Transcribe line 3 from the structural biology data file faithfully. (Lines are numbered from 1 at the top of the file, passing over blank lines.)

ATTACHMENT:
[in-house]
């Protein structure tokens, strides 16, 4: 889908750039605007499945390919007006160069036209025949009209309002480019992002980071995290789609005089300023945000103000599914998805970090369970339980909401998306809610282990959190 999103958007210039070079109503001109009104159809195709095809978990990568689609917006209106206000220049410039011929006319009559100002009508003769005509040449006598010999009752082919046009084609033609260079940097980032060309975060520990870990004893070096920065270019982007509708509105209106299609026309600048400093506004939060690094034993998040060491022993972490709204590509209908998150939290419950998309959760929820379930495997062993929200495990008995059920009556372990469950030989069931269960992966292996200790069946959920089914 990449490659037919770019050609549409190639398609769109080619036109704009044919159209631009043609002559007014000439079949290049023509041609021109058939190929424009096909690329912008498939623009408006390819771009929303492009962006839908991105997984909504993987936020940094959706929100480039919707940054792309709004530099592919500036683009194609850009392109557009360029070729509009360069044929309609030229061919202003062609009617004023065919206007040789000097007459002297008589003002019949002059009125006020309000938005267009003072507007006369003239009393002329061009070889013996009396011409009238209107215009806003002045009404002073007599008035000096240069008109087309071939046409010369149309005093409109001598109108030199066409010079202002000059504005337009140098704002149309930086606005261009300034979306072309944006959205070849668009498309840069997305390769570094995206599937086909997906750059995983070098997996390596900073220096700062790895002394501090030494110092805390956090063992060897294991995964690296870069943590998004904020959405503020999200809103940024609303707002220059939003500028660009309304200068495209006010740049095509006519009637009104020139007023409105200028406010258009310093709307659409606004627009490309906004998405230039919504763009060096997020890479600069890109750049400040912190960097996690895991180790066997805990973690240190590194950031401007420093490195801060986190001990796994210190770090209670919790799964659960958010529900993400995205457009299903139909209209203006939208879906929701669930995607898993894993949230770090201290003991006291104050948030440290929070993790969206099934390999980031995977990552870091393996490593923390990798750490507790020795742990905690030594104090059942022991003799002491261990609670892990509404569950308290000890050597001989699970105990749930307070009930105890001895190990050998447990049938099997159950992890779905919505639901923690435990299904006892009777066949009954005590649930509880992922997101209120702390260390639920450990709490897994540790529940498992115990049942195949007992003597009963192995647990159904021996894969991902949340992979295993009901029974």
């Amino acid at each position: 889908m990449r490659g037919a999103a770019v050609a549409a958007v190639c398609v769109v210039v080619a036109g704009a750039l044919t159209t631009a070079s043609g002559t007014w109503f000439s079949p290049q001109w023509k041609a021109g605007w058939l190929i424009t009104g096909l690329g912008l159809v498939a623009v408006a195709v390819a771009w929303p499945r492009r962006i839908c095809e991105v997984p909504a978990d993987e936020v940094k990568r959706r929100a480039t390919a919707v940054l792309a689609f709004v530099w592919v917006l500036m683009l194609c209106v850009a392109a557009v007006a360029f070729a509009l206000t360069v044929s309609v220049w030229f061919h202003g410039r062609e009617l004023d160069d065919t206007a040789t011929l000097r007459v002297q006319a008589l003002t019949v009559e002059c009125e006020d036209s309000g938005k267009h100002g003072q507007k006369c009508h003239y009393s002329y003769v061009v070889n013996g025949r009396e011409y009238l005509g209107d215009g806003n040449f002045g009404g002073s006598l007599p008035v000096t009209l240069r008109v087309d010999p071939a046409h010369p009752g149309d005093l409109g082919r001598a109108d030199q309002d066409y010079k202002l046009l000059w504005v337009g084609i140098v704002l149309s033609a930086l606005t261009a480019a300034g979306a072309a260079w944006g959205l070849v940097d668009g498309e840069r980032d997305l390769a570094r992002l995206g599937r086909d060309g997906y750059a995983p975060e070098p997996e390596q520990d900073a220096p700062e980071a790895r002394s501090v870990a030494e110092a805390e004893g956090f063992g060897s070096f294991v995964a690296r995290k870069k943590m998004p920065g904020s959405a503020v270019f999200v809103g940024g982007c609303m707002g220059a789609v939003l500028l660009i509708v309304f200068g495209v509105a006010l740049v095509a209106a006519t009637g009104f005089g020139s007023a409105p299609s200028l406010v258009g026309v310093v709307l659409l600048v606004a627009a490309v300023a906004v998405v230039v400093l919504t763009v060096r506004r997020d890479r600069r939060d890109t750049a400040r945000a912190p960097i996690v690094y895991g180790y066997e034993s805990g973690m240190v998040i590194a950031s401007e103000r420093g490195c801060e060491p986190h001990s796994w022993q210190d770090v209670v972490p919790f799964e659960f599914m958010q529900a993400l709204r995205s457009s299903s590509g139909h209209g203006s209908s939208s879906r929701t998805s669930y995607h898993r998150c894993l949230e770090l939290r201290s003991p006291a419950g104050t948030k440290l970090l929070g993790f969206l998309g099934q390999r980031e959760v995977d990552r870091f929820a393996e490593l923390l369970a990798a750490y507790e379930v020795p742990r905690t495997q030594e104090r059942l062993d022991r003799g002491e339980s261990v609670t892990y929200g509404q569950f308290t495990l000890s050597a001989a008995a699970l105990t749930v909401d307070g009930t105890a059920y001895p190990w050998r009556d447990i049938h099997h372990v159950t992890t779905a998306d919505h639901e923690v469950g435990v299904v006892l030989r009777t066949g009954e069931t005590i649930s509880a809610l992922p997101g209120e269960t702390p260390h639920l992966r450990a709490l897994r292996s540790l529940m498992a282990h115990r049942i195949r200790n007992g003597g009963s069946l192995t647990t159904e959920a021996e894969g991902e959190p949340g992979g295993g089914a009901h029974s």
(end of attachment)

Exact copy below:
């Amino acid at each position: 889908m990449r490659g037919a999103a770019v050609a549409a958007v190639c398609v769109v210039v080619a036109g704009a750039l044919t159209t631009a070079s043609g002559t007014w109503f000439s079949p290049q001109w023509k041609a021109g605007w058939l190929i424009t009104g096909l690329g912008l159809v498939a623009v408006a195709v390819a771009w929303p499945r492009r962006i839908c095809e991105v997984p909504a978990d993987e936020v940094k990568r959706r929100a480039t390919a919707v940054l792309a689609f709004v530099w592919v917006l500036m683009l194609c209106v850009a392109a557009v007006a360029f070729a509009l206000t360069v044929s309609v220049w030229f061919h202003g410039r062609e009617l004023d160069d065919t206007a040789t011929l000097r007459v002297q006319a008589l003002t019949v009559e002059c009125e006020d036209s309000g938005k267009h100002g003072q507007k006369c009508h003239y009393s002329y003769v061009v070889n013996g025949r009396e011409y009238l005509g209107d215009g806003n040449f002045g009404g002073s006598l007599p008035v000096t009209l240069r008109v087309d010999p071939a046409h010369p009752g149309d005093l409109g082919r001598a109108d030199q309002d066409y010079k202002l046009l000059w504005v337009g084609i140098v704002l149309s033609a930086l606005t261009a480019a300034g979306a072309a260079w944006g959205l070849v940097d668009g498309e840069r980032d997305l390769a570094r992002l995206g599937r086909d060309g997906y750059a995983p975060e070098p997996e390596q520990d900073a220096p700062e980071a790895r002394s501090v870990a030494e110092a805390e004893g956090f063992g060897s070096f294991v995964a690296r995290k870069k943590m998004p920065g904020s959405a503020v270019f999200v809103g940024g982007c609303m707002g220059a789609v939003l500028l660009i509708v309304f200068g495209v509105a006010l740049v095509a209106a006519t009637g009104f005089g020139s007023a409105p299609s200028l406010v258009g026309v310093v709307l659409l600048v606004a627009a490309v300023a906004v998405v230039v400093l919504t763009v060096r506004r997020d890479r600069r939060d890109t750049a400040r945000a912190p960097i996690v690094y895991g180790y066997e034993s805990g973690m240190v998040i590194a950031s401007e103000r420093g490195c801060e060491p986190h001990s796994w022993q210190d770090v209670v972490p919790f799964e659960f599914m958010q529900a993400l709204r995205s457009s299903s590509g139909h209209g203006s209908s939208s879906r929701t998805s669930y995607h898993r998150c894993l949230e770090l939290r201290s003991p006291a419950g104050t948030k440290l970090l929070g993790f969206l998309g099934q390999r980031e959760v995977d990552r870091f929820a393996e490593l923390l369970a990798a750490y507790e379930v020795p742990r905690t495997q030594e104090r059942l062993d022991r003799g002491e339980s261990v609670t892990y929200g509404q569950f308290t495990l000890s050597a001989a008995a699970l105990t749930v909401d307070g009930t105890a059920y001895p190990w050998r009556d447990i049938h099997h372990v159950t992890t779905a998306d919505h639901e923690v469950g435990v299904v006892l030989r009777t066949g009954e069931t005590i649930s509880a809610l992922p997101g209120e269960t702390p260390h639920l992966r450990a709490l897994r292996s540790l529940m498992a282990h115990r049942i195949r200790n007992g003597g009963s069946l192995t647990t159904e959920a021996e894969g991902e959190p949340g992979g295993g089914a009901h029974s």